Medicolegal Issues

Raajev Alexander, MD


 

Ed note: This article is the first in a series of interviews with members of Team Hospitalist: 12 hospital medicine experts who are serving a two-year term as special editorial consultants to our magazine.

Raajev Alexander, MD, is one busy hospitalist. For the past three years, he has been the lead hospitalist for the Oregon Medical Group, a group that caters to McKenzie-Willamette Medical Center in Springfield, Ore., and Sacred Heart Medical Center in Eugene, Ore. In addition to seeing about 15 patients a day, Dr. Alexander’s expertise in systems development has made him an attractive local expert. He serves on about five hospital committees (“I’ve lost track.”) and often attends meetings on his days off.

Dr. Alexander graduated from the University of Utah School of Medicine in 1995. After completing an internship and residency at Legacy Portland Hospital’s Internal Medicine program in 1998, he was recruited into the Oregon Medical Group.

He recently spoke with The Hospitalist about what he likes about his job, but why he also feels hospitalists should be compensated for the extra duties they undertake.

What attracted you to hospital medicine?

There is this kind of patient acuity where the sort of problems you’re solving seem important. Patients can have serious illnesses so you’re using your skills as an internist. I also like that there is a discreet arch to the hospitalization: There is the beginning of the hospitalization, the middle, the end, and then you’re sort of done. And I like that there is an interdisciplinary aspect; you work with nurses, care management, speech therapists, physical therapists, and ancillary therapists.

What are the challenges of leading a hospitalist group?

I do more than the full number of shifts per year. In addition to that, I go to meetings and deal with everything from a nurse calls and complaints about a hospitalist, to administration of the group. The CEO [of Oregon Medical Group] and I talk about staffing plans and how we can better serve the two hospitals in our area. I also sit on several hospital committees where I contribute my opinions on how to deploy pharmacists to how to redesign the case management program. My group finally decided to compensate me for certain meetings, but I still don’t get paid for half the meetings I go to.

Is this an issue other groups have?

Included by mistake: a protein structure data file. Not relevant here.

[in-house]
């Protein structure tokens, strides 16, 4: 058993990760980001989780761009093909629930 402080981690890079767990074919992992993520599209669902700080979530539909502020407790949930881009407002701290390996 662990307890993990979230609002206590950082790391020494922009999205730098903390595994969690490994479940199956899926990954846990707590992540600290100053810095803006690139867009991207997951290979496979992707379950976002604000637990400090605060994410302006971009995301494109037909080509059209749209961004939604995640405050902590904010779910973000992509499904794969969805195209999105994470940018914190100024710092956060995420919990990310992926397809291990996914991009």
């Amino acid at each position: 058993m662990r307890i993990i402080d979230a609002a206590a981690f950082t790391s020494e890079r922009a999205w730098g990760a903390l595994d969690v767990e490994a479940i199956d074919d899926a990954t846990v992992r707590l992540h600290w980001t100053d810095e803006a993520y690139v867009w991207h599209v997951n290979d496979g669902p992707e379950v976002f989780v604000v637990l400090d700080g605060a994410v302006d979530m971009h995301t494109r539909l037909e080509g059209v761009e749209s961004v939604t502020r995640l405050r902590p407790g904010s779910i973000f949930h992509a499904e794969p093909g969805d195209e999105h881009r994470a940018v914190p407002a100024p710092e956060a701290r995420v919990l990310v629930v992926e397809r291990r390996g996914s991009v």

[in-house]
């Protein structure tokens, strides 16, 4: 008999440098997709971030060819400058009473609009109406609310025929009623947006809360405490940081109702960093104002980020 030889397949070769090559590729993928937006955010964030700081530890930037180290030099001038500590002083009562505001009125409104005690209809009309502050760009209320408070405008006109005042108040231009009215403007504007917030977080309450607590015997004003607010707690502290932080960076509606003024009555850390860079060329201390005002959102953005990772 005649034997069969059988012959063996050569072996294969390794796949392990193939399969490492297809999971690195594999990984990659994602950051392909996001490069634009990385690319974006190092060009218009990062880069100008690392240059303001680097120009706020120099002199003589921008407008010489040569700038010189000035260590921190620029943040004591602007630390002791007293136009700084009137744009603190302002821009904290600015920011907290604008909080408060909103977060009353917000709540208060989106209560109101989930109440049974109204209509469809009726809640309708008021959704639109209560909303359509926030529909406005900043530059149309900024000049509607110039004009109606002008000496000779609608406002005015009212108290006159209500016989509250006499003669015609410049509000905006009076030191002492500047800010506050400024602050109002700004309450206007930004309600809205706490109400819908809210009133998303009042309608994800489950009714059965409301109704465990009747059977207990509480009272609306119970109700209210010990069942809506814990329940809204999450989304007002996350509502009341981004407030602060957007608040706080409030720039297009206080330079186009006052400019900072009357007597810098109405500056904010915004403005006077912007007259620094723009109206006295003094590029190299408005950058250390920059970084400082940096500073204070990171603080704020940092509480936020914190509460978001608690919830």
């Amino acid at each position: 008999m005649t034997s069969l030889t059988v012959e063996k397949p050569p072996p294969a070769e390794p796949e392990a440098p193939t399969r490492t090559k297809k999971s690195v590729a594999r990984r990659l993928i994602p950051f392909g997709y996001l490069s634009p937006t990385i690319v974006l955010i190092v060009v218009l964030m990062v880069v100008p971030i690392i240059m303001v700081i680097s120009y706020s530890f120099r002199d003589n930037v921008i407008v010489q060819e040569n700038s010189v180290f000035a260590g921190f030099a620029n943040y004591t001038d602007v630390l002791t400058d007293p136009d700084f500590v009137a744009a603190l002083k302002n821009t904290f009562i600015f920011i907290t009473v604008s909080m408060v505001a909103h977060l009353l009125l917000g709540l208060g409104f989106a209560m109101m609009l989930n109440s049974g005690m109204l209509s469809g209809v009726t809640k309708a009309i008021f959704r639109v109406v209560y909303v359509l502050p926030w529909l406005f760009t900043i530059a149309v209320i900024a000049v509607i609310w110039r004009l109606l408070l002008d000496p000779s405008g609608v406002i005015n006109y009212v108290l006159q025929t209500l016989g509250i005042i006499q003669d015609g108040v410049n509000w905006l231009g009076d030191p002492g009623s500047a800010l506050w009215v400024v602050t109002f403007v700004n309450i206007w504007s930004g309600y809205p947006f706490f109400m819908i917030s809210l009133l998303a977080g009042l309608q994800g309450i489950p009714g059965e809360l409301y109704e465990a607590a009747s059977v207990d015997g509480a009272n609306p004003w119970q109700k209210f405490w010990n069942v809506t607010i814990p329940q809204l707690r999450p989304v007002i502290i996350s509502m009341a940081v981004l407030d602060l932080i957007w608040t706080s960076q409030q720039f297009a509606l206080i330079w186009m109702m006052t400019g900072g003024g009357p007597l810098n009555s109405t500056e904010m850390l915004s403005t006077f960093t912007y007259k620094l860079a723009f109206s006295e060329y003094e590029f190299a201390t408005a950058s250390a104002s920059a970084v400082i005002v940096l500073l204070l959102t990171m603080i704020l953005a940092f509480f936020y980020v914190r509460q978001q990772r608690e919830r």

I’m almost positive this is an ongoing issue for all hospitalist groups—at least I think it ought to be.

Hospitalists provide quality improvement on two different levels. One level is that, because we are in the hospital every day, we get to know the nurses, case managers, unit managers, lead respiratory therapists, and physical therapists. So, we effect change just by standing in the hallway.

The cross-education of pharmacists, nurses, and doctors is getting better every day. This is different from the way it used to be when a doctor had to run to the hospital at noon to see two patients, then run back to the office. Another way we improve quality is through committees. For all of the committees I sit on, the hospital gets get all my knowledge and ideas about systems, medications, and cross-reactions of drugs for free. But there isn’t enough time in my day to see patients, do nurse education and respiratory therapy education, to create protocols, and to sit on committees.

What’s the solution?

There are certain business models in hospital medicine that don’t make it possible to last as a hospitalist for 25 to 30 years. For example, there are some models where you get a bonus if you hit 18 to 20 patient encounters a day—even though those numbers are outside the SHM guidelines. If you’re seeing that many patients, you’re not providing optimal patient care.

A good business model is one where you can have 12 encounters per day and make a good living. Or see eight encounters per day and do administrative work, and still make a good living. The way to get there is for the specialty to better identify its mission and who its constituents are. TH

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